Oil prices down, but set for biggest yearly gain since 2009
السبت 31 ديسمبر-كانون الأول 2016 الساعة 02 مساءً / Yemeni Media Center
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London- Oil prices were down on Friday, but were still on track for their biggest annual gain since 2009 after the Organization of the Petroleum Exporting Countries (OPEC) and other major producers agreed to cut output to reduce a global supply overhang that has depressed prices for two years.
US benchmark West Texas Intermediate (WTI) crude futures were down 25 cents at $53.52 a barrel by 9:38 a.m. EST (1438 GMT) on Friday, while Brent fell 26 cents to $56.59.
Brent has risen about 50 percent this year and WTI has climbed around 43 percent, the largest annual gains since 2009, when Brent and WTI rose 78 percent and 71 percent respectively.
Oil prices have more than halved since the summer of 2014, when it was above $100 a barrel. But a new agreement to reduce production by the OPEC, struck over three months from September this year, marks a return to the 13-country group's old objective of defending prices.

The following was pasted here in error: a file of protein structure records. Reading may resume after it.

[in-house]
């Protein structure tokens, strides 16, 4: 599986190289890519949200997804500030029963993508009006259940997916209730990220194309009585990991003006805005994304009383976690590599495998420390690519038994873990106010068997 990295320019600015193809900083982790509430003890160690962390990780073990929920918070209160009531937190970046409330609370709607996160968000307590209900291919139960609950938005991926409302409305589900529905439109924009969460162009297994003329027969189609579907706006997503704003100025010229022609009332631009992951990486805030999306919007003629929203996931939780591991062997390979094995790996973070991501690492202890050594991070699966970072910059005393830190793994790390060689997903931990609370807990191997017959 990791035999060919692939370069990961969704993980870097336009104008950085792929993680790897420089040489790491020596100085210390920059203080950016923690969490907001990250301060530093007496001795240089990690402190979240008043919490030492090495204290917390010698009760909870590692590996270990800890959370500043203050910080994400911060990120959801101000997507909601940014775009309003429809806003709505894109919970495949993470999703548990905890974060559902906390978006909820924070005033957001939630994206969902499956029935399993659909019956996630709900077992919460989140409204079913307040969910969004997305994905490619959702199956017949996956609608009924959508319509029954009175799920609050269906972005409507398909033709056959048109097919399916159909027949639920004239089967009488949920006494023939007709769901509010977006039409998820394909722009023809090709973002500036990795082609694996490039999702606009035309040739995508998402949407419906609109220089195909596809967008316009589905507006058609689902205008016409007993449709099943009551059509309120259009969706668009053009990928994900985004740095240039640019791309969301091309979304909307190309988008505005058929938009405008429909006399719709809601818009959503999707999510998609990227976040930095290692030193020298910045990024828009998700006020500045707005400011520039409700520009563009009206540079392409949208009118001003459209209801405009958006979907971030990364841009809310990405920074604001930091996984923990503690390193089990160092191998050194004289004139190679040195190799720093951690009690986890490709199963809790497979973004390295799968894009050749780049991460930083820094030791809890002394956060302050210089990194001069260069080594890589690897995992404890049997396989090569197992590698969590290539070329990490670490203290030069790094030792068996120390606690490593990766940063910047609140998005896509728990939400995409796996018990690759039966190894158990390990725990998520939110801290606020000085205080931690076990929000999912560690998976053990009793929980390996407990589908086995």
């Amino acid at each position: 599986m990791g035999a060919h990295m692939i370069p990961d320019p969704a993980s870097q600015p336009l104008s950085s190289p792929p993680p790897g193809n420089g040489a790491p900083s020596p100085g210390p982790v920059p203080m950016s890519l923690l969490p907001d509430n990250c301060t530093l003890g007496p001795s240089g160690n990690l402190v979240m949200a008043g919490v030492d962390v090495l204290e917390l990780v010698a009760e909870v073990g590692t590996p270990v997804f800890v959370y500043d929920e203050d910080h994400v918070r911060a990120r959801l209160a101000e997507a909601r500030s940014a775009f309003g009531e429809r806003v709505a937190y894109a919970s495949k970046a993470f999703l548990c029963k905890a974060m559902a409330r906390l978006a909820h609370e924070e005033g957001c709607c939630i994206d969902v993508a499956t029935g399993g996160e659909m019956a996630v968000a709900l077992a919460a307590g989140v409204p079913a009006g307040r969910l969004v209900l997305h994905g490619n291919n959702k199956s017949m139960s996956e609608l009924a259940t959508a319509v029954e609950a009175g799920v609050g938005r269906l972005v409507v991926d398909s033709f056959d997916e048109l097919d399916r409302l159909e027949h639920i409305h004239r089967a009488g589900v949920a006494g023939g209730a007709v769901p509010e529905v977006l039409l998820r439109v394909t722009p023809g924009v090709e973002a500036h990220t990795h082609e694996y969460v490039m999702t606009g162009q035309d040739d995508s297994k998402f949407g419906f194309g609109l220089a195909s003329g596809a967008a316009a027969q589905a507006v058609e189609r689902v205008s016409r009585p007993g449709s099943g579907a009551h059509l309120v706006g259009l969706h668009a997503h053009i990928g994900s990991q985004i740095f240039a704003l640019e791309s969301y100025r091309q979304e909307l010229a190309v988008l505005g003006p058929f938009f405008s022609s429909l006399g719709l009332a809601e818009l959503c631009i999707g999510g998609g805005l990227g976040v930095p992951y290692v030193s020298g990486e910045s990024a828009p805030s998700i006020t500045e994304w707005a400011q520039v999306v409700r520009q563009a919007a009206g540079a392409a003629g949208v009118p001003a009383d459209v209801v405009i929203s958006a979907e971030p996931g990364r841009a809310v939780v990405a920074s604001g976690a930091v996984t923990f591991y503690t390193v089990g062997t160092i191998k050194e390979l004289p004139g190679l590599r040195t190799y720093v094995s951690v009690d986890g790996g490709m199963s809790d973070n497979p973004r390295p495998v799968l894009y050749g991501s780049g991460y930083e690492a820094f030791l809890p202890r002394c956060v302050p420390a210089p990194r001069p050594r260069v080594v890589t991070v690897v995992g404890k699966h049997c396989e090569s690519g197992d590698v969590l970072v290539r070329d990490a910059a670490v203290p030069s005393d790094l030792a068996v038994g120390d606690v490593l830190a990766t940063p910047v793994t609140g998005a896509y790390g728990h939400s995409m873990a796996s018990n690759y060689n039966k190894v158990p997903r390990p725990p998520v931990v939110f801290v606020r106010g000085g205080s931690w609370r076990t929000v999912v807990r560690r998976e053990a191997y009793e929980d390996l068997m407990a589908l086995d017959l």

Oman told some customers it would reduce term allocations by 5 percent in March, but did not say whether the supply reduction would continue after that.
Although doubts remain as to the production cuts' effectiveness in implementation, the rise in prices can be seen as "proof of international credibility," for OPEC and partners, said Igor Yusufov, founder of the Fund Energy investment firm and a former Russian energy minister. Equally as important to oil prices next year will be the development of demand globally, and major forecasters diverge in their predictions.
"We see a big variation in demand growth assessments for 2017, ranging from +1.22 million bpd (barrels per day) ... to +1.57 million b/d," analysts at JBC said in a note to clients.
"Overall, all forecasters agree that Asia will remain the main engine for demand growth."
Oil will gradually rise toward $60 per barrel by the end of 2017, a Reuters poll showed on Thursday, with further upside capped by a strong dollar, a likely recovery in US oil output, and possible non-compliance with agreed cuts.
The market on Friday shrugged off an unexpected increase in US crude inventories, which rose 614,000 barrels in the week to Dec. 23 according to US Energy Information Administration data. Analysts had expected a decrease of 2.1 million barrels.